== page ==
August 2006 - Loss of a routine is stressful for many children, most of whom prefer a regular schedule. For school age children on vacation it can be even harder because they also lose contact with their friends. To help, have a list of suggested "things to do today" for the first few days of vacation or time away from the daily routine. You can mix useful tasks with fun tasks such as sorting out their toy/video box in the morning and having a friend over in the afternoon.
Too much activity
Holiday or family events that include many visitors and lots of activities can be too exciting, leaving children feeling unsettled and out of sorts. To help them, make up a calendar of the weeks around an upcoming holiday or family event. Let them help write or draw in the days when family or friends are coming and when other special activities are happening. Be sure to plan spaces between the exciting days for recovery time. Also, help children find a space in the house to be alone when they get tired or just want some time to themselves.
Present-mania is often a problem during the holidays and other celebrations. Children, especially young ones, can get over-excited thinking about all the gifts they might get. Children under four years of age are self-centered and do not yet have the concepts of giving or sharing. For children this age, it is valuable to help them make gifts for others. Handprint gifts are easy and popular for giving to relatives, especially grandparents. Placemats made using the fronts of old holiday or birthday cards and clear adhesive paper are also easy. Children also learn about giving by watching their parents. Set an example by giving to others out of generosity and love during the holidays and other times of the year.
Control "wish list"
Other things you can do to limit your children's "want" level include controlling viewing of television shows with endless toy ads. Limit trips to toy stores and the large discount stores. De-emphasize wish lists by setting a limit on the number of items a child can request for birthdays or holidays. Help kids understand that it is just a 'wish' list, not an 'I-will-get-everything-on-this' list. If a child receives too much, nothing seems important or satisfying.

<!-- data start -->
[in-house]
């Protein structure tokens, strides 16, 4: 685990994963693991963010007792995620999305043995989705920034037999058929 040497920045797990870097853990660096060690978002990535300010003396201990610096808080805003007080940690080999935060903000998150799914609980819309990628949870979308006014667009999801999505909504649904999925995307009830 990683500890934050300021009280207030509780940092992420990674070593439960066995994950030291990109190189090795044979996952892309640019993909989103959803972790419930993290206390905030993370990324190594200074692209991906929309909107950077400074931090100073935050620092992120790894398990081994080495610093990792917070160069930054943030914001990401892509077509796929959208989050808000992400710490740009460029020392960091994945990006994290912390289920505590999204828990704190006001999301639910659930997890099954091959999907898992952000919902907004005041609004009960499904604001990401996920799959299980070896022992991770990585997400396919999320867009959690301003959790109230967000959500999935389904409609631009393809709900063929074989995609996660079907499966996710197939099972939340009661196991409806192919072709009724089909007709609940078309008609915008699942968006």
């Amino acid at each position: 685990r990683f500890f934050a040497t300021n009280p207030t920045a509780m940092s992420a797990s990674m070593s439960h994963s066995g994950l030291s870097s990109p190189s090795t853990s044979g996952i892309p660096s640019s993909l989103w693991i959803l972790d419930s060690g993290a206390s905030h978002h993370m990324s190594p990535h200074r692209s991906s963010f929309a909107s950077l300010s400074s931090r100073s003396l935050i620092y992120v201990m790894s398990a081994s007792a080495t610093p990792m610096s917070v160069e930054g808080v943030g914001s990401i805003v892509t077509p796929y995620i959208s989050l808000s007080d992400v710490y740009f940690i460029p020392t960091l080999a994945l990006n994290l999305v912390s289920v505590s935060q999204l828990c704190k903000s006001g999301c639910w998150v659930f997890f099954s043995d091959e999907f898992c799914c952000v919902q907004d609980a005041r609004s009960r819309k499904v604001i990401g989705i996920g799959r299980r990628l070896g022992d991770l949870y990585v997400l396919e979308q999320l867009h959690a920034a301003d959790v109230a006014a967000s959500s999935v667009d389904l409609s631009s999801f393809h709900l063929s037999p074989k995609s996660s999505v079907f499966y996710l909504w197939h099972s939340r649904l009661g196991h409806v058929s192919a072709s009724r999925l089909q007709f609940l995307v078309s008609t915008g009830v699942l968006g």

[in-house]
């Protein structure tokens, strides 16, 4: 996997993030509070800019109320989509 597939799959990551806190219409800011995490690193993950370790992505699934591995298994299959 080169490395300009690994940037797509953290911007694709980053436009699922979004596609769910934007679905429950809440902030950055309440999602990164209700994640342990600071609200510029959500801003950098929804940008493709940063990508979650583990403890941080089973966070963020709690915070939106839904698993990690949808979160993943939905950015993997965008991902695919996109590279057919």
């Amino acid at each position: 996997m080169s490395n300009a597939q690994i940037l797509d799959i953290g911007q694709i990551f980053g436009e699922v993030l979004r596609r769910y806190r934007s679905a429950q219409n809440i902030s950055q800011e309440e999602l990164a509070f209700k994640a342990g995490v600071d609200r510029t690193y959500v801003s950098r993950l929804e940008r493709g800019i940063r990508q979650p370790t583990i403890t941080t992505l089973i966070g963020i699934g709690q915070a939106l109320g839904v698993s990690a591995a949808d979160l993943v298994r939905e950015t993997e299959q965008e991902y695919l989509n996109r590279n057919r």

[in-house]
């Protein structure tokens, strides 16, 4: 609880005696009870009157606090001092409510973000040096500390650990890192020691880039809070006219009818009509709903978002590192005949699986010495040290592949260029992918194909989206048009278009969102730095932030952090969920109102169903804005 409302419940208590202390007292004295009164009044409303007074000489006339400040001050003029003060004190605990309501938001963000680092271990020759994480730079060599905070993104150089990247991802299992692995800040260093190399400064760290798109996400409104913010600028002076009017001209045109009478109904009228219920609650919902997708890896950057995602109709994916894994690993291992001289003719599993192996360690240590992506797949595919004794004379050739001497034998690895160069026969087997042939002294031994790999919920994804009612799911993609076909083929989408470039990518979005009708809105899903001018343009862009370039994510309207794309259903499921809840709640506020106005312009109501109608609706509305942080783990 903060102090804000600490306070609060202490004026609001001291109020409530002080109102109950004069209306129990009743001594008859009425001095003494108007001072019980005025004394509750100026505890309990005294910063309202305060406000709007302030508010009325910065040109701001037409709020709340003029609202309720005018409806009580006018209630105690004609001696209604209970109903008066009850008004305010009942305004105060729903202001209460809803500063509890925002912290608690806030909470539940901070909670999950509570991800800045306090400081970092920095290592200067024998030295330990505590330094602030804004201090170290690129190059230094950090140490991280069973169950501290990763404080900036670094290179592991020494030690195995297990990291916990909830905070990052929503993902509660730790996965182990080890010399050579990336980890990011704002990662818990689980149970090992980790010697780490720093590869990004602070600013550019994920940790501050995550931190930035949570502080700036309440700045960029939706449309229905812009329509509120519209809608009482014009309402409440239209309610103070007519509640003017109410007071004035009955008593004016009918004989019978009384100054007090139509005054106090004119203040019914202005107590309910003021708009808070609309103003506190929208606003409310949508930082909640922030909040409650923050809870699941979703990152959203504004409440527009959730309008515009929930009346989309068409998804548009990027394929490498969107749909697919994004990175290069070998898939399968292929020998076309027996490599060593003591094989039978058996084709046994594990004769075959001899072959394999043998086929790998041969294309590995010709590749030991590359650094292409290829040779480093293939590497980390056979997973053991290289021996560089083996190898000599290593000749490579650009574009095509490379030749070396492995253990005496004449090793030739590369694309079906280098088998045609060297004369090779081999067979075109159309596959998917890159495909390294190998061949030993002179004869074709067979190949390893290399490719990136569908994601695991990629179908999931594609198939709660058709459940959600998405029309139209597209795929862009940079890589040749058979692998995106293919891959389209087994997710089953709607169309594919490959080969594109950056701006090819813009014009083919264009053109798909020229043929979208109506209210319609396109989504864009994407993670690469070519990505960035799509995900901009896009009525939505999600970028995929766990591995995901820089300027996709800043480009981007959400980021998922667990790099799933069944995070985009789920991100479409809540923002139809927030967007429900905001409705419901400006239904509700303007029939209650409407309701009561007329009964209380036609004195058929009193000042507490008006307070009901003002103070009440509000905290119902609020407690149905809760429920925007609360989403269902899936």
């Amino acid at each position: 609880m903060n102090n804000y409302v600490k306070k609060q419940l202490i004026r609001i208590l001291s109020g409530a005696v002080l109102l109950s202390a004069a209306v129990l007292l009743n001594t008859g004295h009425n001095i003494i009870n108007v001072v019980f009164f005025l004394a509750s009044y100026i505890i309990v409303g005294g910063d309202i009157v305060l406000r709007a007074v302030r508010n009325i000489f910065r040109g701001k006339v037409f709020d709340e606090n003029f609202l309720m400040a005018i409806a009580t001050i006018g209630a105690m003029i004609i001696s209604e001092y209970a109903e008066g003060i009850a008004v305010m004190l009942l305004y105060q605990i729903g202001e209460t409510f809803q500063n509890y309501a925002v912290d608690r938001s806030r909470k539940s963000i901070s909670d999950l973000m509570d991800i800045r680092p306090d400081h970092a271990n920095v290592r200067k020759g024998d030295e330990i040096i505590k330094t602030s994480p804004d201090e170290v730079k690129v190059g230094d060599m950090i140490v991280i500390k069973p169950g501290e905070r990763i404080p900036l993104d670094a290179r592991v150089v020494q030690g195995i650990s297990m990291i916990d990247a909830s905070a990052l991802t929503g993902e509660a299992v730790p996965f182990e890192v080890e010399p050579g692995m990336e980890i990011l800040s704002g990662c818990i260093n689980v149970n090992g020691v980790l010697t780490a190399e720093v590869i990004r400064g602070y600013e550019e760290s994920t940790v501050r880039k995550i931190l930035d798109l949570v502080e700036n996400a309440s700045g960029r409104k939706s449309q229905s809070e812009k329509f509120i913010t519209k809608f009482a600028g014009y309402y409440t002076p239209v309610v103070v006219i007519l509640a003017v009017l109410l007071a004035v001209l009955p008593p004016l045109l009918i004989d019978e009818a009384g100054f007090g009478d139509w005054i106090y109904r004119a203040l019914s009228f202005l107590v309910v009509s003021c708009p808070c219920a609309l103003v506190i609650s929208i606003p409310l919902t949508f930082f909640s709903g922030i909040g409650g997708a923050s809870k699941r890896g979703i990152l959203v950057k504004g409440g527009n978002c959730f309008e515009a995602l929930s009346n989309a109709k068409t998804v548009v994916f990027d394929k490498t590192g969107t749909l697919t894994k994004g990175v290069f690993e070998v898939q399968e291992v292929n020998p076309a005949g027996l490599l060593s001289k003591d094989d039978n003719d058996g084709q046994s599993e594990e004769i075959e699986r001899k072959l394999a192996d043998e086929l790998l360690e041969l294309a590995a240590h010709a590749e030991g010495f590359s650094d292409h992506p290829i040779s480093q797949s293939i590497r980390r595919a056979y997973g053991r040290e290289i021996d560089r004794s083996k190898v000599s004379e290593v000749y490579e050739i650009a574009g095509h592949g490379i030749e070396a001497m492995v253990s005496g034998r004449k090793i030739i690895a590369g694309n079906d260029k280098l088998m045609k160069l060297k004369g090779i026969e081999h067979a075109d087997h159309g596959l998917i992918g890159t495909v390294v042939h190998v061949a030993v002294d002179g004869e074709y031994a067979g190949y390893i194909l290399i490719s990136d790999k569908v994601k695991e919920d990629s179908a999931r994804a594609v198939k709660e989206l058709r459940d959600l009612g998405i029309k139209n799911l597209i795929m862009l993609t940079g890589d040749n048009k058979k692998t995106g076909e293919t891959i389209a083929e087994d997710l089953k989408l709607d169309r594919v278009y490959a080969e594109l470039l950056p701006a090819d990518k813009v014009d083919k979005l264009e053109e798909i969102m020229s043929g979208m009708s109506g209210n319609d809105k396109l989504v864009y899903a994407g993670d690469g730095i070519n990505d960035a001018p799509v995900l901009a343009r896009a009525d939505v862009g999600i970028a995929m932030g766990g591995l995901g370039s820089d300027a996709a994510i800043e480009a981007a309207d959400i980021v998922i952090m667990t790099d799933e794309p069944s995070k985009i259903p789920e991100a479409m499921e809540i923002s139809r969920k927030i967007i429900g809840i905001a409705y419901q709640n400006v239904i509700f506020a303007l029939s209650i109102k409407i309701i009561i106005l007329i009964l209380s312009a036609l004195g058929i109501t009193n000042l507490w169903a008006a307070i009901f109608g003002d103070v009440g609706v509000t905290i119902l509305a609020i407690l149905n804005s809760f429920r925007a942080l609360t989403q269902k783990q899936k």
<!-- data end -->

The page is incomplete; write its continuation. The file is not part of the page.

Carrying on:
Sometimes children away from home for a holiday or vacation will miss a relative or pet left behind. Missing an absent parent can be especially unsettling to children. Discuss with them who will and will not be at upcoming events. Let them know it is ok to feel sad when they miss someone. Encourage children to talk about their feelings and disappointments. Allow them to cry if they need to. Suggest sending a card to that special someone (including pets), even if they have already gone to heaven.
For children, holidays and family events are what parents make them. Do what you can to keep your children's stress level down and help them stay happy during busy times of the year. One way to do this is to monitor your own stress level and try to maintain an inner peace.
Build own sense of calm
This may seem overly simplistic, but doing the things that build your own sense of calm can help combat the stress that comes with holidays and other busy times of year. Peace is an inner state of alert calmness and vibrant tranquility. It is harmony with people and one's environment. True peace is the ability to accept, with composure, whatever challenges come our way. Inner peace carries with it a quiet feeling of power and energy. It is not at all like passivity or laziness.
Sometimes a lack of peace is an inner call for forgiveness, a change in lifestyle or the healing of a relationship. Listen carefully and respectfully to the whisperings of your heart. Do what you can to make holidays and other family events meaningful and joyful for yourself and your children.
And you'll see personalized content just for you whenever you click the My Feed .
SheKnows is making some changes!